Lib Dem City Councillors Katie Porrer and Tim Bick are campaigning to save key shops in the Grafton area in response to the plans of new property owners.
Ownership of much of the area has changed hands within the last 12 months, with Trinity Investment Management acquiring the Grafton Centre and most of the properties in Fitzroy Street and Brydell Partners acquiring other Fitzroy Street and some Burleigh Street properties. Ward councillors have met with both new owners to hear about their plans.
They learned that both owners are intending to reduce the amount of retailing and to let much of the space gained for workplaces, including laboratories in the life sciences sector, of which there is a shortage in and around the city. They see this as a response to the general decline of high street retailing, but intend that the area continues to offer a smaller amount, kept sustainable by the footfall of people going to workplaces there.
The change has come into focus from Brydell’s planning application for the 2-14 Fitzroy Street block, revealing that they intend to replace two popular existing shops, Greggs and Waitrose with laboratory workspace.
The Market Ward Lib Dems are campaigning with surrounding residents for the continuation of food and household shopping, including Waitrose and Greggs. They are gathering signatures on a petition, calling on the two new owners to work together to secure the future of such shops.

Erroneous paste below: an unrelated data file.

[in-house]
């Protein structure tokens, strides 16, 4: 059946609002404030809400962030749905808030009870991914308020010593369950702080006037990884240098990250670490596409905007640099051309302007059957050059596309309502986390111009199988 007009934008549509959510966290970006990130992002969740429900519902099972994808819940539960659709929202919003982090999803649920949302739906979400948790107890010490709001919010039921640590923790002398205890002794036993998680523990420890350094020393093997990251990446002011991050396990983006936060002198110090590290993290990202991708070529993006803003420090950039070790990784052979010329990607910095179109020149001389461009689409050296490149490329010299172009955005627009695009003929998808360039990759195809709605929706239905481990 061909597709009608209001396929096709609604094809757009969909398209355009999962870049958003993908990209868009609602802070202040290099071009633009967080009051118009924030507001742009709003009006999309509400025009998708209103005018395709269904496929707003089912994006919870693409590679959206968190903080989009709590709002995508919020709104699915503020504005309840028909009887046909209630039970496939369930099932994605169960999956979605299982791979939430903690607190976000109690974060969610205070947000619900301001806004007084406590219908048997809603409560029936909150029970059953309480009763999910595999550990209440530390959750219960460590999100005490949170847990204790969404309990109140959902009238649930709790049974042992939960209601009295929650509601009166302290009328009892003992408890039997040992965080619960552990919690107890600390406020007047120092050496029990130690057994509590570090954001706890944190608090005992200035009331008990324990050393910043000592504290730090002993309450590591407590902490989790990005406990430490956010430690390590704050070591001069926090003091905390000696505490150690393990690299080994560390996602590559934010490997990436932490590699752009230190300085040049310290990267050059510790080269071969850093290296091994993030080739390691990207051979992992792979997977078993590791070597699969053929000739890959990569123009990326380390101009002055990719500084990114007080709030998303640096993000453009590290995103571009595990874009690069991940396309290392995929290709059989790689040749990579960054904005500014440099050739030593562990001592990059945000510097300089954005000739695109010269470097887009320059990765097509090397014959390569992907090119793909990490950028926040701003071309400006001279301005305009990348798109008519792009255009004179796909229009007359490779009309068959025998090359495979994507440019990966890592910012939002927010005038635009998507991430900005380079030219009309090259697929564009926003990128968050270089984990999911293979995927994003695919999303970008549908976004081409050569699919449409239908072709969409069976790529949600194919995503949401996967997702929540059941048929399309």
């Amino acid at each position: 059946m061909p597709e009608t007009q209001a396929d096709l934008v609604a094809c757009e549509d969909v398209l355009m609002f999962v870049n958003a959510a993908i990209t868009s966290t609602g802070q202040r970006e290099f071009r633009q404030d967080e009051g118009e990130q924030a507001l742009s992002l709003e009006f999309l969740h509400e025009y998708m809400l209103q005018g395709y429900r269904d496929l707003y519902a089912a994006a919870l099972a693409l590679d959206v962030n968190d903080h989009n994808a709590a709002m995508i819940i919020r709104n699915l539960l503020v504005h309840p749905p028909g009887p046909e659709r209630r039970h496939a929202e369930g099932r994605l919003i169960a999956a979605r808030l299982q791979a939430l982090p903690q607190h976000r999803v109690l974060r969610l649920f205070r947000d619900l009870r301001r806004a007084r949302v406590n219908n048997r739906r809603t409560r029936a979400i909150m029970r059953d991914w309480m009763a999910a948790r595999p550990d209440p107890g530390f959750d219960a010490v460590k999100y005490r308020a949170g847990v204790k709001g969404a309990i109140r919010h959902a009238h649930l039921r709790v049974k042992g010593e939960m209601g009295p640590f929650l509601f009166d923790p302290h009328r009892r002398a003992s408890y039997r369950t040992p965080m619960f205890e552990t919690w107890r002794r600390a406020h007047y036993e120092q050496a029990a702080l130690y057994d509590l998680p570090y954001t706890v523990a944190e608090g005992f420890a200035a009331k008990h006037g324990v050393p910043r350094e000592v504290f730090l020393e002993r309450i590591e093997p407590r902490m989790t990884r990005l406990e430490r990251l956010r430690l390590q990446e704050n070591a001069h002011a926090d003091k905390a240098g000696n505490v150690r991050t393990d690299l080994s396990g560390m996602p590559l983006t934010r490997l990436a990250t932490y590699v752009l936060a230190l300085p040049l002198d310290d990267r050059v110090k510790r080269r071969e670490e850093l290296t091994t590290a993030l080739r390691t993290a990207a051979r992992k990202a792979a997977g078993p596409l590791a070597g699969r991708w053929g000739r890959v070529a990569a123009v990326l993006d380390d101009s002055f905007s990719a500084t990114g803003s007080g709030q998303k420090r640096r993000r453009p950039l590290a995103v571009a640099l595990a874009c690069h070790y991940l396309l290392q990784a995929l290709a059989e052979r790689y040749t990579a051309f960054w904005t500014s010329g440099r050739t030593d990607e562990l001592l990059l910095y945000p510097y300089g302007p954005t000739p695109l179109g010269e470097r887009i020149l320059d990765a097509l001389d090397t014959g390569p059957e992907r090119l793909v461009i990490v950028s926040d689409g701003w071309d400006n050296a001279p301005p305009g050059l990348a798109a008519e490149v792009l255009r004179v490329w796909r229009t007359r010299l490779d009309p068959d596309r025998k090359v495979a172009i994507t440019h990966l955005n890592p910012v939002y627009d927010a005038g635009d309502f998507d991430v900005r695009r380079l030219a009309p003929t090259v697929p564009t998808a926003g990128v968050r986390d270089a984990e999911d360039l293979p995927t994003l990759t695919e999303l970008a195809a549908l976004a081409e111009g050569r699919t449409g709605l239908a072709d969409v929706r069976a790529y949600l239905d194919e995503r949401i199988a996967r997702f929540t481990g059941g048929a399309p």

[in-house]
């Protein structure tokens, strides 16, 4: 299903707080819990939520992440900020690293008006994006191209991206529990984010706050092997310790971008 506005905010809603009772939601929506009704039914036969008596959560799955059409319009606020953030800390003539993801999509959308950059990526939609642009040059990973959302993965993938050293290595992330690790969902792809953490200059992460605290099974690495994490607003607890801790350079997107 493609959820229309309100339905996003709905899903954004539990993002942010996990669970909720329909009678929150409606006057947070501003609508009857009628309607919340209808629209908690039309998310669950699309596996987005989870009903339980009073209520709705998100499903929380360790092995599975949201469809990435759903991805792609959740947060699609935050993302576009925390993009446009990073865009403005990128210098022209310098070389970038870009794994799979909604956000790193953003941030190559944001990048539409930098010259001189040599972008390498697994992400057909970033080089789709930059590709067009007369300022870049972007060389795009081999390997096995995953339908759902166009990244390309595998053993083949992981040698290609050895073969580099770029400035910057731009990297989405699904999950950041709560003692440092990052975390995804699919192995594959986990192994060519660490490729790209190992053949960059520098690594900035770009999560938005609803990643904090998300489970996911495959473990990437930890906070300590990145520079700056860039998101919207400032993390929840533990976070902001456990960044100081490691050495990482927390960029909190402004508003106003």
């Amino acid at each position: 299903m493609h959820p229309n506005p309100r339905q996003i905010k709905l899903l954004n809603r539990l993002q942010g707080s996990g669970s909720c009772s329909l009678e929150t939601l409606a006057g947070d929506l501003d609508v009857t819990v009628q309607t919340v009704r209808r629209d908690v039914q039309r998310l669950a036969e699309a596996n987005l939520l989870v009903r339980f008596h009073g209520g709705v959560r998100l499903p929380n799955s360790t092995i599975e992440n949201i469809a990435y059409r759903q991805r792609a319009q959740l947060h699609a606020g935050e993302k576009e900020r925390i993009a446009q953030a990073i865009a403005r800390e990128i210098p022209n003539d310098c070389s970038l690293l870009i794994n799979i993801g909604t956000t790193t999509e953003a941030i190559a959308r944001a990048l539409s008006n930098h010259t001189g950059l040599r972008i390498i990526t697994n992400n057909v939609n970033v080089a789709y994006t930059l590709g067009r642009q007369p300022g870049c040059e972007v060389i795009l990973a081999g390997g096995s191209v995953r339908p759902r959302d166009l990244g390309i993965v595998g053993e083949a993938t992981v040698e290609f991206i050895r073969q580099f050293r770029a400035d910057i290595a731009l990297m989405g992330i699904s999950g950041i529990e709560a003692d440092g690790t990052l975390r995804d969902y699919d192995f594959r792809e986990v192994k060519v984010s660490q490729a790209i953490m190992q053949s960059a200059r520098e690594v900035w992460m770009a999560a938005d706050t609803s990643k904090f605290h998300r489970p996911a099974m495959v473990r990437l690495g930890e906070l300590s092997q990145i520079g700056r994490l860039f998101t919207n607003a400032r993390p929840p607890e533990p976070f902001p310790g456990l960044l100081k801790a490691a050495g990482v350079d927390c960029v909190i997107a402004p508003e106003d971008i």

Cllr Bick said:
“Given the general state of the high street, it's probably unavoidable that a centre like this one undergoes change. The large number of vacant shopfronts underlines the point, and if nothing is done there will be a downward spiral from which it is difficult to rescue much at all.
"We don’t have a problem in principle with new uses such as laboratory workspace for start-ups and more mature businesses, so long as their activities don’t conflict with surrounding residential areas. In principle this could help to make a reduced number of retail shops viable. It would be appealing for employees coming to work in these new spaces to have a range of convenience shops.
“But it's vital that there is some sensible joined up thinking about what is retained. From the outside, the Grafton area is regarded as the city's secondary destination shopping centre, but for the residential community of the Kite and Brunswick areas, it includes their neighbourhood shops, in a way the historic centre never would. There is a huge loyalty to many of these shops. Residents recall the shops' support to them during the pandemic. It would be very upsetting if this was to be broken up by the new corporate owners.
“We think there is an identity of interest between the local neighbourhood and the workforce of the new laboratories. Both need convenience and household shopping and both together have the purchasing power to continue to make such shops viable and attractive to retailers.
“It is terrible that the government’s deregulation of planning means that a change of use from retailing to laboratory workspace no longer requires any planning permission, so we are fighting our campaign with one hand tied behind our backs. All we have is persuasion. Initial meetings suggest that the owners are willing to listen and co-operate, but this is early days. Our petition is a means of demonstrating the support there is for household and food convenience shopping within the centre, which will help our discussions with the new owners."
We call on the new and existing commercial property owners in the Grafton area to work together to ensure the continued presence and viability of a range of convenience shops for households within the area, including household food and groceries.